Building a Coaching Culture Pt. 1 - Why You Need One
This series will help you identify what coaching culture looks like and how to start, build, and maintain one that drives ROI for your organization.
All sales leaders know they should be actively coaching their reps, but when your day consists of running from meeting to meeting and call to call it’s easy to put coaching on the back burner. When a consistent coaching program isn’t built into your sales culture, rep performance can stagnate–leading to unhappy reps and little growth.
A well built and implemented coaching process can increase revenue, reduce rep attrition by 20%, and produce more top performers on your teams. Building a coaching culture has its challenges, but the ROI makes it a worthy investment.
Why Building A Coaching Culture is a Must
Culture is what people do when no one is watching. Building a coaching culture creates an environment where everyone from the sales floor to the executive suite embraces and participates in the coaching process. You can implement coaching at your organization and expect good results, but the greatest ROI comes from making coaching a pillar of your organization’s culture.
Every sales leader struggles with consistency and accountability. Creating a coaching culture helps relieve some of those struggles because it makes everyone accountable for coaching, not just managers and team leaders. Defining the coaching process also brings a level of consistent improvement to your sales team.
Having a coaching program will improve retention rates and directly impact revenue. According to The Bridge Group the average tenure of a sales rep is just 1.4 years. For companies with ramp times upwards of six month, this means reps are only fully productive for 2/3rds of their time at a company. When you regularly coach your reps, they get better faster, which means shorter ramp times and ultimately more value from your reps.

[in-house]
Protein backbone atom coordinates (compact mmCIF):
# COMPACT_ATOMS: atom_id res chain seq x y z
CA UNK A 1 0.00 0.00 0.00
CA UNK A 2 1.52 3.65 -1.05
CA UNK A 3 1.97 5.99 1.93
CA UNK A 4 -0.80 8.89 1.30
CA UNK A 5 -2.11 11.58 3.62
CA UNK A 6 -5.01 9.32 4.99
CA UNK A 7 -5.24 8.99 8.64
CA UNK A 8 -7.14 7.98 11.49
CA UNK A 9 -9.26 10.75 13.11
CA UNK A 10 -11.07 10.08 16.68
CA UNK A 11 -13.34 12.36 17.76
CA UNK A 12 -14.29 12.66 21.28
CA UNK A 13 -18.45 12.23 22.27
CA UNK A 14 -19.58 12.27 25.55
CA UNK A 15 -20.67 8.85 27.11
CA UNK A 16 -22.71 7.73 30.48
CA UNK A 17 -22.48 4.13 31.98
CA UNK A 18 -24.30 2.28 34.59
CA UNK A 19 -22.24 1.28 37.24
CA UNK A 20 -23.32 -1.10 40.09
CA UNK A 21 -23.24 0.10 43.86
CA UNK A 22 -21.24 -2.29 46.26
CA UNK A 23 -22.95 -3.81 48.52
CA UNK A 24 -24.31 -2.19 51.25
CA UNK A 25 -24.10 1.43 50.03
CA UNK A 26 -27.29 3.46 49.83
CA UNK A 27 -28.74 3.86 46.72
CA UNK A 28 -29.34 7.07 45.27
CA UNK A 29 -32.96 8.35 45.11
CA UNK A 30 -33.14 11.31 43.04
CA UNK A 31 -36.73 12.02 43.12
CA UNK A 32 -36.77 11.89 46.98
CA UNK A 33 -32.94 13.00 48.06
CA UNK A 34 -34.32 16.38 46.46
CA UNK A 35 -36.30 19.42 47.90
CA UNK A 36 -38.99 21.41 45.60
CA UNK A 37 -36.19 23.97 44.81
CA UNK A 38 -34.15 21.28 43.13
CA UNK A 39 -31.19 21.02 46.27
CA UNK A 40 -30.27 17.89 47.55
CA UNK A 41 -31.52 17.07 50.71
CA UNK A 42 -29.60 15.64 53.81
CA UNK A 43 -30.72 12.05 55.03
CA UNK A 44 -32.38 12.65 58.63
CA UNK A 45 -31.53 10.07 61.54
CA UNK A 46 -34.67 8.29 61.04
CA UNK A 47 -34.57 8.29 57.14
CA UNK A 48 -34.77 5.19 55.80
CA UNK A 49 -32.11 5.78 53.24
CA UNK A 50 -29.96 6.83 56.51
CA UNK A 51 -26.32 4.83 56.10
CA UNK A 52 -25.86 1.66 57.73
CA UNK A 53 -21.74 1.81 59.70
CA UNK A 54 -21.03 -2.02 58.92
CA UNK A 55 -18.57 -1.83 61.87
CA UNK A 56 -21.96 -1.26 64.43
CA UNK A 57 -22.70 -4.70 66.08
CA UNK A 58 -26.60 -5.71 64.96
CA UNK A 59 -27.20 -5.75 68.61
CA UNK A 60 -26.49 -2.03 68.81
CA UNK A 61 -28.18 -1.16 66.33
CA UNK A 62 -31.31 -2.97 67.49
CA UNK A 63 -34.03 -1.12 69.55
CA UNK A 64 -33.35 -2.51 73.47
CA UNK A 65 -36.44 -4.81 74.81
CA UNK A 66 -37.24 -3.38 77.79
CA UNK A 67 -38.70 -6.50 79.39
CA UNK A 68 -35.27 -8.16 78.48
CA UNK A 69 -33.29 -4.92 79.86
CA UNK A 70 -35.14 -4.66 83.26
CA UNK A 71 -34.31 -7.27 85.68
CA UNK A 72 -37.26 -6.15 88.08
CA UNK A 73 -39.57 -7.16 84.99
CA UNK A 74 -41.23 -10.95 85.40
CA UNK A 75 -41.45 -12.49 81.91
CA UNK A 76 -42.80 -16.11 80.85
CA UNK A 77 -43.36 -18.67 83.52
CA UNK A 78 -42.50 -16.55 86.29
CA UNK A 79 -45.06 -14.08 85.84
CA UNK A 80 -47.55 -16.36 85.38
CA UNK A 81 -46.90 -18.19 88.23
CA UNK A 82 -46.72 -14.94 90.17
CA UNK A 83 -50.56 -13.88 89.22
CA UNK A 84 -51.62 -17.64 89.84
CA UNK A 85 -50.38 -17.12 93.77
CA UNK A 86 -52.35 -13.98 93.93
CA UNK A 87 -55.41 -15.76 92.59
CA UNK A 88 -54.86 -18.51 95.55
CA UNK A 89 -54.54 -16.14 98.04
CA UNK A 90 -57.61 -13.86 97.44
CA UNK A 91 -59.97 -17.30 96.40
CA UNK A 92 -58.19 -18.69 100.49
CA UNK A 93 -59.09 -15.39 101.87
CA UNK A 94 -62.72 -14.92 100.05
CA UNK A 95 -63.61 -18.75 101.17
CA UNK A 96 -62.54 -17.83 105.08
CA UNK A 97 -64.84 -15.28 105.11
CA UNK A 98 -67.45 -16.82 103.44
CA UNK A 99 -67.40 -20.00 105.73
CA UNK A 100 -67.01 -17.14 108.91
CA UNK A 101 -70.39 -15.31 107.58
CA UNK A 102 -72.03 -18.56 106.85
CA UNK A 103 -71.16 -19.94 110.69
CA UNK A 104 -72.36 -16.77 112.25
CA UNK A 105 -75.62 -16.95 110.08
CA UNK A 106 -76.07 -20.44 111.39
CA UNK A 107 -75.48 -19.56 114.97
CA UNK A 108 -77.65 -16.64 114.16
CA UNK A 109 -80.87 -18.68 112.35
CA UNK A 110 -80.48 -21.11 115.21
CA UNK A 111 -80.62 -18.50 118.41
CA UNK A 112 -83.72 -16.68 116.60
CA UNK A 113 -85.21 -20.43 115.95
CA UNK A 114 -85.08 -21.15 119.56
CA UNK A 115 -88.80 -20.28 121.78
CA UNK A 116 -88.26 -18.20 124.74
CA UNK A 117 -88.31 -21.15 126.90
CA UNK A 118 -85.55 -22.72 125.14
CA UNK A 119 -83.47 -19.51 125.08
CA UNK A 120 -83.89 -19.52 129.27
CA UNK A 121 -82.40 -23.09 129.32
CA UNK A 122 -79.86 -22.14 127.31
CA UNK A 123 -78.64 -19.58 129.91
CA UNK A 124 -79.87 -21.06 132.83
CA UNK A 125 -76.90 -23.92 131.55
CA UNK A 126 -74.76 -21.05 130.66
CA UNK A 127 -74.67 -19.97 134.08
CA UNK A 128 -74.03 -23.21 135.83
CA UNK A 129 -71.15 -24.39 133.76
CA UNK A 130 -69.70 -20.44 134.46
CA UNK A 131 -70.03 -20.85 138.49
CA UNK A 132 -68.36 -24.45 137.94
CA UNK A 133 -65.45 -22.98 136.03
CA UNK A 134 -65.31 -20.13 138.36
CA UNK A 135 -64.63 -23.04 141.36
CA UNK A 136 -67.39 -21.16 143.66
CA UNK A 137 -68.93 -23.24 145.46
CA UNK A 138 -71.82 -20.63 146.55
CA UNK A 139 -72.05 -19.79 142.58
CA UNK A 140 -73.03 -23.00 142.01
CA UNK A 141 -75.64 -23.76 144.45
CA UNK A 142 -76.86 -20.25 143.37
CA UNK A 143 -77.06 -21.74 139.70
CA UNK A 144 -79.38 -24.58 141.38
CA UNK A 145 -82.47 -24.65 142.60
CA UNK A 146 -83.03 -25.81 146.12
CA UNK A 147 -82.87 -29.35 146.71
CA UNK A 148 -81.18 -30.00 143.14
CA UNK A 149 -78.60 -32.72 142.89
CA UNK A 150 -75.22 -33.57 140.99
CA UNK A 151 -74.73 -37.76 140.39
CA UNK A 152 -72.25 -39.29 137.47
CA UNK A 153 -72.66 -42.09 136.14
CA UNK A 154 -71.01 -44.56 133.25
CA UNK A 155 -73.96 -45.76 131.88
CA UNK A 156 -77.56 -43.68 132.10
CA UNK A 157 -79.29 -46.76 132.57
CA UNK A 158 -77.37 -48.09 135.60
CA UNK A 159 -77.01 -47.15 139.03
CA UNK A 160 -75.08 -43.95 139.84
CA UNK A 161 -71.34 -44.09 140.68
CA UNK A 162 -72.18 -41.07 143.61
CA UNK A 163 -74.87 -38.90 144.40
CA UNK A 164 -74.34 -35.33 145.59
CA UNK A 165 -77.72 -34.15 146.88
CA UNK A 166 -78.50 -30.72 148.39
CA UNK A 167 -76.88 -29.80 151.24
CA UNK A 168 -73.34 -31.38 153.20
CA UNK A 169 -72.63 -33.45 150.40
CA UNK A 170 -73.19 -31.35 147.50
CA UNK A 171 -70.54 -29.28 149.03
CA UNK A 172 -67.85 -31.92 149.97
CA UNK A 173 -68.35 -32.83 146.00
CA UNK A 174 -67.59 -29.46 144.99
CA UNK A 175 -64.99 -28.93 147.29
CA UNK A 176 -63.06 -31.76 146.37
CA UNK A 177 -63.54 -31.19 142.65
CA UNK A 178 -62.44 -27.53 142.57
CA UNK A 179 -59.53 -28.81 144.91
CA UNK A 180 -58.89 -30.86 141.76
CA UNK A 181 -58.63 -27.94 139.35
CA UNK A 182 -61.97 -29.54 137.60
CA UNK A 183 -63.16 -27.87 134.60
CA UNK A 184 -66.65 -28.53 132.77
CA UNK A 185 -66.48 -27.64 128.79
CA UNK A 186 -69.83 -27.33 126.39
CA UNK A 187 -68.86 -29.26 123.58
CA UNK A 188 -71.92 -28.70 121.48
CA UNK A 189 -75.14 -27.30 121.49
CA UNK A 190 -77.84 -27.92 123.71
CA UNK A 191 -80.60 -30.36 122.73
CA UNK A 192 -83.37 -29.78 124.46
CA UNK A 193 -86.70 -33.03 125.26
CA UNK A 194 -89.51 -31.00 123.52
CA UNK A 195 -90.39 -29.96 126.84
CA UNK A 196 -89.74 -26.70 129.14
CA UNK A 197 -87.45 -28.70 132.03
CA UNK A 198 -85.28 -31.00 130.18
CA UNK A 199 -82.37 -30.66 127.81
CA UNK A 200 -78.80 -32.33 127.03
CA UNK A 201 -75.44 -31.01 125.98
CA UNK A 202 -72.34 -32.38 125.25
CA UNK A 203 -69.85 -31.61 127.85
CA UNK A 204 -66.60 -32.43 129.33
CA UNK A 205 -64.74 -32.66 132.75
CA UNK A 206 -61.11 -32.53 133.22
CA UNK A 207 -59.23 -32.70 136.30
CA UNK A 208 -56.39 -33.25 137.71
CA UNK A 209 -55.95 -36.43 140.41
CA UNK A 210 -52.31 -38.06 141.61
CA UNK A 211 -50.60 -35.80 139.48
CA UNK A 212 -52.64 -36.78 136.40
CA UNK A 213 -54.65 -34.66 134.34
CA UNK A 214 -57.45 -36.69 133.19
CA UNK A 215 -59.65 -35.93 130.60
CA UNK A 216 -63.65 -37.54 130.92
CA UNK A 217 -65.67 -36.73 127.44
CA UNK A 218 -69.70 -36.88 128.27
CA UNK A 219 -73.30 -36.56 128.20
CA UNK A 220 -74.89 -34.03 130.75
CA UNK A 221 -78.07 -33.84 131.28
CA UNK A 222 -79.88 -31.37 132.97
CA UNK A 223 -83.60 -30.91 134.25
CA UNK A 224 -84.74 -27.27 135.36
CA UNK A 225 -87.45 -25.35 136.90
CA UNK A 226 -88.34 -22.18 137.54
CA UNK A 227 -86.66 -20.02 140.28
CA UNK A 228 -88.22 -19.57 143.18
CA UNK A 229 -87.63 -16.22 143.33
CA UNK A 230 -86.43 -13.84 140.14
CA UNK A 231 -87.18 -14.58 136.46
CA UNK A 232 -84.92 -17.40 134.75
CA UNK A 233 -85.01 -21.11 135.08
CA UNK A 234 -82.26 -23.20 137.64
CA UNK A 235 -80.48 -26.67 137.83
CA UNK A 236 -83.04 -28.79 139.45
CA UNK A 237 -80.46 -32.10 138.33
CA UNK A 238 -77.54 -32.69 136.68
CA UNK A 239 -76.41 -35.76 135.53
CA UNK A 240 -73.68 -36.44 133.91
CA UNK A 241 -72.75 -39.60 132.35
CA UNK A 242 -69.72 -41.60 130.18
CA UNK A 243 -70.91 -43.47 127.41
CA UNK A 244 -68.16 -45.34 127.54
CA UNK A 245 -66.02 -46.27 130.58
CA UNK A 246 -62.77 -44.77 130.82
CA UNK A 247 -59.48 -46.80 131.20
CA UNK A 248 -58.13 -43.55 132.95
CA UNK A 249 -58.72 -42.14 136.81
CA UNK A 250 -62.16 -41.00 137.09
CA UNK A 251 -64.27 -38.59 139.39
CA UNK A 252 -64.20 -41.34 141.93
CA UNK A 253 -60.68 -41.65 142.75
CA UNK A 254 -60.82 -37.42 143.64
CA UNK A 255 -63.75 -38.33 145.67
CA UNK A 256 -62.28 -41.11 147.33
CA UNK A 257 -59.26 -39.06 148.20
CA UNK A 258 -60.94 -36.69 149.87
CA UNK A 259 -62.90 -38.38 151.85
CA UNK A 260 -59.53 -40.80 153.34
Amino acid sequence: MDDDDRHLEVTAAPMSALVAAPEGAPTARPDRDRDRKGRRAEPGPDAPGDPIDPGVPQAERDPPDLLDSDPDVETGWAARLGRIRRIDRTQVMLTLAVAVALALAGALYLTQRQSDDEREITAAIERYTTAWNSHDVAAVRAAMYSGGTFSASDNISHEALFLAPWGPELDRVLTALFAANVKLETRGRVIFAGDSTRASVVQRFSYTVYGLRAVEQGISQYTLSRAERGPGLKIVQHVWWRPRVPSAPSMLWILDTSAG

Sales Training is Not the Same as a Coaching Culture
Sales training is effective but it’s an uphill battle against the forgetting curve. Even if you hold training regularly, a whopping 87% of the information will be forgotten within 30 days.
The other inherent problem with sales training is that no two programs are the same. In theory, it’s not a big issue so long as managers are training their reps properly. In reality, it can create a muddied idea of what makes a “good” call from manager to manager. Creating a coaching culture reinforces training and creates consistency from team to team and rep to rep.
Where Do We Even Start?
Before you start building the foundation for your coaching culture, you need to remember that it will not happen overnight. Even if you make coaching mandatory, getting everyone on board with it takes time. With that in mind, here are the materials you need to create a strong foundation for a culture of coaching:
1. Pain Points of Your Current Culture
Before you begin constructing your coaching culture, you need to identify and understand the pain points of the current culture. Has accountability been pushed to the wayside? Do certain managers or reps do their own thing which produces results but doesn’t follow the coaching processes you set? When you have these pain points at hand, you’ll have a good idea of where the biggest challenges will be in the transition process.
2. Culture Champions
These are your brand cheerleaders who embrace and embody your organization’s core values and culture. They are the first ones to get on board with new technology, new sales processes, and new team members. Know who these culture champions are, ask them for their input, and make them the first part of the coaching program roll-out.
3. Your Reason for Building a Culture of Coaching
“Because” works 93% of the time, but before you start creating a coaching culture, you need to identify the motivating factors behind it. Are you looking to tie coaching to ROI and revenue? Is reducing ramp time important? Do you want to improve rep retention rates? Pick two or three things you’d like to improve with your new coaching process.
4. An Understanding of Your Managers’ ‘Type’
There are four core types of sales managers and each one coaches differently. To ensure you create the right environment for a coaching culture, you need to make sure your managers know how to effectively coach their reps. Certain manager types will need to adjust how the coach and support their team for it to have an impact.
These ingredients will create a strong foundation for you to begin building your coaching culture.